Tam-awan and Cordillera arts featured in National Heritage Month

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BAGUIO CITY, Philippines—Hundreds of art enthusiasts gathered at what has been called a haven for artists in Baguio City during the second Tam-awan International Arts Festival held May 14-19.

Under the auspices of Chanum Foundation and as part of the National Commission for Culture and the Arts (NCCA) Heritage Month program, the three-day event had as theme “Weaving through the Arts.”

Founded in 1998 by Chanum Foundation, Taw-awan Village is a tranquil art treasure sitting on Baguio City’s higher grounds enclosed by a canopy of evergreen. It’s really a colony of folk and modern artists.

The celebration kicked off with a cañao ritual of killing a swine, done to open a festive day. A group from the Kankana-ey tribe circled around the hog-tied swine while they performed tribal dances and chanted their rituals. After completing the rite, they slitted the swine’s neck until blood gushed out.

They cooked the carcass above a blazing flame while scraping the burnt parts of the animal, which were served to the guests. This officially marked the opening of the festivities.

During the opening ceremonies, NCCA executive director Malou Jacob said she believed the Philippines was the richest country in the world when it came to culture and arts, and said she wanted to preserve them by giving support to emerging artists.

“What we will do is answer the needs of culture and arts all over the country,” said Jacob. “One of NCCA’s projects is a grant-giving program that is already open until August.”

Folk-artist vision

New NCCA chair Felipe de Leon Jr. cited the awards given out by the NCCA such as Gawad Manlilikha ng Bayan (Gamaba), the folk-artist version of the National Artist awards, which are given out to practitioners of the classical arts.

“[Gamaba] is focused on artists from the remotest areas who are practicing their art that they would pass on to people,” De Leon said. “It is to revive and keep the tradition going.”

Folk artists such as Resty Lopez, Mark Tandoyog, Tara Lalaine Latividad, whose artworks mainly portray the culture of the Cordillera Region, fill the art gallery in Tam-awan Village.

Wandering around the village, one can definitely get a sense of Cordilleran culture, from the nooks and crannies to the wood carvings and sculptures scattered around the area and paintings of emerging artists hanging everywhere.

There were also some public demonstrations of folk weaving, carving, solar painting.

The night ended with some sing-along and drinking among the guests and the artists present.

The second day opened with another cañao ritual, after which students from Kabayan Kamora National High School gave a tribal dance and played native instruments as some foreigners joined along.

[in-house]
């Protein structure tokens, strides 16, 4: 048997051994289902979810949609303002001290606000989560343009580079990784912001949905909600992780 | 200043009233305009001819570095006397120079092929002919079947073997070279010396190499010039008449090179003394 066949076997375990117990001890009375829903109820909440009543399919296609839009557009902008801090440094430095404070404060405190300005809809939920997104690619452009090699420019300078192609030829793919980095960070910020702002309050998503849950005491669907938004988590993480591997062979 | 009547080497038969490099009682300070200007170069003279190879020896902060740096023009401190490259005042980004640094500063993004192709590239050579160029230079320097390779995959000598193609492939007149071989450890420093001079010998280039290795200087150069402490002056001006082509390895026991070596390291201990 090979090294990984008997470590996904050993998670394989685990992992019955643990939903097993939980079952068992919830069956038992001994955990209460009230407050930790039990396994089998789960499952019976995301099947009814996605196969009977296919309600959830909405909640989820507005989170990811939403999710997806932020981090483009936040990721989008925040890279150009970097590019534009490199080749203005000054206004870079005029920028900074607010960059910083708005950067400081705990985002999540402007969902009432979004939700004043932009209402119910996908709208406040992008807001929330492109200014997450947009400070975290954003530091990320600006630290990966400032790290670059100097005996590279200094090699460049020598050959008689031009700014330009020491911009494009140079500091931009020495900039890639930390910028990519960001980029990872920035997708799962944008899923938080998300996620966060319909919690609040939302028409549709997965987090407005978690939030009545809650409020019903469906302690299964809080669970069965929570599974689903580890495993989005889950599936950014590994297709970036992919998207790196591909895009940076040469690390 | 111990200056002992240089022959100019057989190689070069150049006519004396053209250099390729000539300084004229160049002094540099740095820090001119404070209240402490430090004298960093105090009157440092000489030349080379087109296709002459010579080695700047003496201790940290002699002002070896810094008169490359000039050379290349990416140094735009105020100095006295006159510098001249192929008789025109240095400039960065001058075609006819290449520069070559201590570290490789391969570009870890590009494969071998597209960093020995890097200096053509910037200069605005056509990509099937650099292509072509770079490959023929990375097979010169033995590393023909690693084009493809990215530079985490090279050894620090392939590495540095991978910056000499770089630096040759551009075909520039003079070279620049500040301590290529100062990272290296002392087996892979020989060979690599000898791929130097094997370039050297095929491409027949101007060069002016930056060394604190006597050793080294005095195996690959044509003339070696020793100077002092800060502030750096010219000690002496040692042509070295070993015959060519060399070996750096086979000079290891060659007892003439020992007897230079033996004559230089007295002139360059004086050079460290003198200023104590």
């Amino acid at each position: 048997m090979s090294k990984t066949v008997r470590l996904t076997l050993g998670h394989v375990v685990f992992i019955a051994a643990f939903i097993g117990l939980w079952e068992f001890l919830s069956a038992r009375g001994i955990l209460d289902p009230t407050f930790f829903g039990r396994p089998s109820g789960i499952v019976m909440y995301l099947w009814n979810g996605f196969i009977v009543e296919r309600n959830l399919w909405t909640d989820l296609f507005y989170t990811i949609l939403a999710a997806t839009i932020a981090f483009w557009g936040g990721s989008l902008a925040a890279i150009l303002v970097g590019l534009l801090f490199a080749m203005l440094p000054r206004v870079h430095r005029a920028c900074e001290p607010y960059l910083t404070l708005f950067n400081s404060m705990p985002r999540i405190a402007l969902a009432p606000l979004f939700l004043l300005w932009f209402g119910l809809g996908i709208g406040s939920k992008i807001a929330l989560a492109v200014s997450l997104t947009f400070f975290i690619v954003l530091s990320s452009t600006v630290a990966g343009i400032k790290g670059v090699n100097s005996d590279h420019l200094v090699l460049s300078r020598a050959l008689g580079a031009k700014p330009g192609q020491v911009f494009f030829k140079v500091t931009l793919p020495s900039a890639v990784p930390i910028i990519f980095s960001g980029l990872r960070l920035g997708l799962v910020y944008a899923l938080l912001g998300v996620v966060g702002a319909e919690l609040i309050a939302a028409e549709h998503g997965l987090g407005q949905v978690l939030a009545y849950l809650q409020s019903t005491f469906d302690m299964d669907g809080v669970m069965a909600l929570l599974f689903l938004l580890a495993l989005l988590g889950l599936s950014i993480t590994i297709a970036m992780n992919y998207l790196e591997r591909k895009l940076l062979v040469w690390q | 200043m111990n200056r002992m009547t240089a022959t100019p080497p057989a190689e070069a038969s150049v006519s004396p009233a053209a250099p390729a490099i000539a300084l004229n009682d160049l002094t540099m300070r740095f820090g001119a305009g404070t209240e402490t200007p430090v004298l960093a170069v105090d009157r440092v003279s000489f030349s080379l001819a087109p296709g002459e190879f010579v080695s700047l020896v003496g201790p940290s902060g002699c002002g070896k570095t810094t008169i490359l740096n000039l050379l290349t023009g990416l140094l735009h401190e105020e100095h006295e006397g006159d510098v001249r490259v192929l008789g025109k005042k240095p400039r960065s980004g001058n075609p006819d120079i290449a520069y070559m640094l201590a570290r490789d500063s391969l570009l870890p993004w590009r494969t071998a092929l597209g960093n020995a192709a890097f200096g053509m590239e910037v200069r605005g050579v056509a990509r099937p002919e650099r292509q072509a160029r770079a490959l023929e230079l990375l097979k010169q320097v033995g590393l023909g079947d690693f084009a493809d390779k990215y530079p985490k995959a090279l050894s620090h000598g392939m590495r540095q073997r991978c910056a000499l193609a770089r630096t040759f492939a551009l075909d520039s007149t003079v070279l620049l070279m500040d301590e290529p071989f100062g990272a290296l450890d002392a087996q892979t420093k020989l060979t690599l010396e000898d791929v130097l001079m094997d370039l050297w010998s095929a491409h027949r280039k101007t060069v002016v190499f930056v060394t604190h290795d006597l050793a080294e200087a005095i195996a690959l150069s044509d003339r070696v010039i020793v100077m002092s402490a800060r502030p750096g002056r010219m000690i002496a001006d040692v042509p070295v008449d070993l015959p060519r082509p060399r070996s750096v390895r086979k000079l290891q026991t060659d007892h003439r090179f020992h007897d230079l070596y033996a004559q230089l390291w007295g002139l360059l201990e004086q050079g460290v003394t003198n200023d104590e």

When we got back to Tam-awan Village, NCCA officials had officially opened the art exhibit, which would add to the numerous artworks displayed in the village.

On the last day of the event, a group from the Ifugao tribe gave a dance performance while playing some ethnic musical instruments.

Benny Sokkong, a professor from University of the Philippines-Baguio, gave a presentation on how to play the different musical ensembles of the Cordillera Region.

The three-day event ended with the unveiling of art installations by 10 artists.

Graffiti in traditional arts

Graffiti and traditional arts may be at the opposite ends of the pole, but Mark Tandoyog has found a way to integrate this type of modern art with the culture and the arts of Cordillera.

Tandoyog, a member of Tam-awan Village for 15 years, struck up the idea of having a Graffiti Art display he and other artists would put up on the wall adjacent to the village.

He contacted some graffiti artists. Despite no compensation, the artists said they were happy to be able to showcase their talent as Graffiti Art was their passion.

In the installation, the artists’ artworks depict their personal advocacies that, together, constituted the word tam-awan.

Forming the letter T of the word, Nikko Samson’s artwork of a character with a squid for the head was a representation of the different things he wanted to express through his art.

An outcry against the government’s “strangling authority,” Neil Arvin “Alien” Javier’s alien character forms the first letter A, exposing the monsters thriving in government.

Noting the booming population in the country, Dexter Fernandez has “Garapata,” make reference to fleas, which embody Filipinos exploding in number. He said fleas had a negative connotation of being bloodsuckers. His work represents the letter M.

Bryan Araneta, whose artwork forms the second letter A in “Tam-awan,” shows his feminist advocacy through his Evita-inspired painting, saying Evita is a strong character of womanhood through her strong opposition to the oppression in Argentina.

Giving Cordilleran arts a twist, Luis Lorenzana made a “W”-shaped drawing of a bulul which he painted pink. Legend has it that the sculpture of the bulul can make those who touch it sick.

For the third letter A, Demosthenes Campos shows his love for his son Bjork in his stencil-portrait of him on the wall. He said putting his son’s portrait there showed his deep longing, especially when they would be away from each other.

Capping the collaborative graffiti work with the letter N, Tandoyog, a Nursing graduate-turned-visual artist, wanted to put a balance between traditional and modern arts with a painting of a yellow alien. His artwork depicts a person’s alienation from society.

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